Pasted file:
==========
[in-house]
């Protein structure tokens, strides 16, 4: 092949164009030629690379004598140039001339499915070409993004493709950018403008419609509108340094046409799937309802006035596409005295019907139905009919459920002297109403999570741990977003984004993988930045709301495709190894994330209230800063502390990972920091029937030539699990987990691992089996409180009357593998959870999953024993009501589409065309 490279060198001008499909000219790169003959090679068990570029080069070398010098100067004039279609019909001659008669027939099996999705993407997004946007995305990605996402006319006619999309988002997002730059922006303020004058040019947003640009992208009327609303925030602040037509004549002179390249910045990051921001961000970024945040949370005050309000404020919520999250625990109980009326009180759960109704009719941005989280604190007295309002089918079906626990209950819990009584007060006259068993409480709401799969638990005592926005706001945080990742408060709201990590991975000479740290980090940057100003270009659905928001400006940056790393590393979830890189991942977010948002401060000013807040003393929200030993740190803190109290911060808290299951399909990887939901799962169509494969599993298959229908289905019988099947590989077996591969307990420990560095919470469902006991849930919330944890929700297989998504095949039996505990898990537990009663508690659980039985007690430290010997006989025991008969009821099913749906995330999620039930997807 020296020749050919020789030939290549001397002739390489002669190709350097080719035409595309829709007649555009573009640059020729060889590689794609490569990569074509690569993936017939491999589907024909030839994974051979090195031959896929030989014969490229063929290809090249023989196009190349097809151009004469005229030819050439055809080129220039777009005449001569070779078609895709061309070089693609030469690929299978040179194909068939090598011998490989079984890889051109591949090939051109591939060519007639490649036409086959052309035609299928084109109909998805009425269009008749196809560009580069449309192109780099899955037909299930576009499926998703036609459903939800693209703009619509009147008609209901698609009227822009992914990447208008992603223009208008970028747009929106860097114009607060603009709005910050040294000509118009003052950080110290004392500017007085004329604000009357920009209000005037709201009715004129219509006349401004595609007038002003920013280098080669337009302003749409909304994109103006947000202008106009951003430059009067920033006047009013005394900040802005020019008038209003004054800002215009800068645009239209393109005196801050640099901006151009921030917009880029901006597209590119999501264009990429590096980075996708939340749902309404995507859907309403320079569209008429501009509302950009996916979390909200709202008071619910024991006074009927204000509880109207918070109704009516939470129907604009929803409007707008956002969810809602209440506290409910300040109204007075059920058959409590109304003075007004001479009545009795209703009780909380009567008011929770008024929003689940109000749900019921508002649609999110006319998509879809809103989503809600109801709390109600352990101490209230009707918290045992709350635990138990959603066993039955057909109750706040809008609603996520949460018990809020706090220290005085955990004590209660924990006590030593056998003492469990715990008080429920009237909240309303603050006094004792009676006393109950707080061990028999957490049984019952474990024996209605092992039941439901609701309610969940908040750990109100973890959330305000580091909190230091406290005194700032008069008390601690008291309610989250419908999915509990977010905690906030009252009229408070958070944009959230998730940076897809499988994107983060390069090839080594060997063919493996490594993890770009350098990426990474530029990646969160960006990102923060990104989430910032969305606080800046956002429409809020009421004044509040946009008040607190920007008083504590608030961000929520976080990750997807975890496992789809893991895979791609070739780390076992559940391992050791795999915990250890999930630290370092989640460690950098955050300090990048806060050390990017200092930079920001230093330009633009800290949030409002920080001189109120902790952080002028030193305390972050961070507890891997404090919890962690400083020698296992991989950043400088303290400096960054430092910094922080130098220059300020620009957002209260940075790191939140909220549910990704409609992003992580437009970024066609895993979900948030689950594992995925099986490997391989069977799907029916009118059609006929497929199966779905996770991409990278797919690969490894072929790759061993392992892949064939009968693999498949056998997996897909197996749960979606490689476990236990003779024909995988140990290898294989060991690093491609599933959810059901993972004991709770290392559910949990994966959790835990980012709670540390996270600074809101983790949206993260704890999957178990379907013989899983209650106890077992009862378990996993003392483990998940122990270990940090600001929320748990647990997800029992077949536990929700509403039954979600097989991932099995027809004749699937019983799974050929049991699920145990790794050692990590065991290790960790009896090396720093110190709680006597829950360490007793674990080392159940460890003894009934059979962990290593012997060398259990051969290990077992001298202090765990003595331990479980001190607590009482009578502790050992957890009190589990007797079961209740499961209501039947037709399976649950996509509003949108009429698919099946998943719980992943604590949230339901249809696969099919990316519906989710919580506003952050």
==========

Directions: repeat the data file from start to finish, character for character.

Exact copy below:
[in-house]
């Protein structure tokens, strides 16, 4: 092949164009030629690379004598140039001339499915070409993004493709950018403008419609509108340094046409799937309802006035596409005295019907139905009919459920002297109403999570741990977003984004993988930045709301495709190894994330209230800063502390990972920091029937030539699990987990691992089996409180009357593998959870999953024993009501589409065309 490279060198001008499909000219790169003959090679068990570029080069070398010098100067004039279609019909001659008669027939099996999705993407997004946007995305990605996402006319006619999309988002997002730059922006303020004058040019947003640009992208009327609303925030602040037509004549002179390249910045990051921001961000970024945040949370005050309000404020919520999250625990109980009326009180759960109704009719941005989280604190007295309002089918079906626990209950819990009584007060006259068993409480709401799969638990005592926005706001945080990742408060709201990590991975000479740290980090940057100003270009659905928001400006940056790393590393979830890189991942977010948002401060000013807040003393929200030993740190803190109290911060808290299951399909990887939901799962169509494969599993298959229908289905019988099947590989077996591969307990420990560095919470469902006991849930919330944890929700297989998504095949039996505990898990537990009663508690659980039985007690430290010997006989025991008969009821099913749906995330999620039930997807 020296020749050919020789030939290549001397002739390489002669190709350097080719035409595309829709007649555009573009640059020729060889590689794609490569990569074509690569993936017939491999589907024909030839994974051979090195031959896929030989014969490229063929290809090249023989196009190349097809151009004469005229030819050439055809080129220039777009005449001569070779078609895709061309070089693609030469690929299978040179194909068939090598011998490989079984890889051109591949090939051109591939060519007639490649036409086959052309035609299928084109109909998805009425269009008749196809560009580069449309192109780099899955037909299930576009499926998703036609459903939800693209703009619509009147008609209901698609009227822009992914990447208008992603223009208008970028747009929106860097114009607060603009709005910050040294000509118009003052950080110290004392500017007085004329604000009357920009209000005037709201009715004129219509006349401004595609007038002003920013280098080669337009302003749409909304994109103006947000202008106009951003430059009067920033006047009013005394900040802005020019008038209003004054800002215009800068645009239209393109005196801050640099901006151009921030917009880029901006597209590119999501264009990429590096980075996708939340749902309404995507859907309403320079569209008429501009509302950009996916979390909200709202008071619910024991006074009927204000509880109207918070109704009516939470129907604009929803409007707008956002969810809602209440506290409910300040109204007075059920058959409590109304003075007004001479009545009795209703009780909380009567008011929770008024929003689940109000749900019921508002649609999110006319998509879809809103989503809600109801709390109600352990101490209230009707918290045992709350635990138990959603066993039955057909109750706040809008609603996520949460018990809020706090220290005085955990004590209660924990006590030593056998003492469990715990008080429920009237909240309303603050006094004792009676006393109950707080061990028999957490049984019952474990024996209605092992039941439901609701309610969940908040750990109100973890959330305000580091909190230091406290005194700032008069008390601690008291309610989250419908999915509990977010905690906030009252009229408070958070944009959230998730940076897809499988994107983060390069090839080594060997063919493996490594993890770009350098990426990474530029990646969160960006990102923060990104989430910032969305606080800046956002429409809020009421004044509040946009008040607190920007008083504590608030961000929520976080990750997807975890496992789809893991895979791609070739780390076992559940391992050791795999915990250890999930630290370092989640460690950098955050300090990048806060050390990017200092930079920001230093330009633009800290949030409002920080001189109120902790952080002028030193305390972050961070507890891997404090919890962690400083020698296992991989950043400088303290400096960054430092910094922080130098220059300020620009957002209260940075790191939140909220549910990704409609992003992580437009970024066609895993979900948030689950594992995925099986490997391989069977799907029916009118059609006929497929199966779905996770991409990278797919690969490894072929790759061993392992892949064939009968693999498949056998997996897909197996749960979606490689476990236990003779024909995988140990290898294989060991690093491609599933959810059901993972004991709770290392559910949990994966959790835990980012709670540390996270600074809101983790949206993260704890999957178990379907013989899983209650106890077992009862378990996993003392483990998940122990270990940090600001929320748990647990997800029992077949536990929700509403039954979600097989991932099995027809004749699937019983799974050929049991699920145990790794050692990590065991290790960790009896090396720093110190709680006597829950360490007793674990080392159940460890003894009934059979962990290593012997060398259990051969290990077992001298202090765990003595331990479980001190607590009482009578502790050992957890009190589990007797079961209740499961209501039947037709399976649950996509509003949108009429698919099946998943719980992943604590949230339901249809696969099919990316519906989710919580506003952050």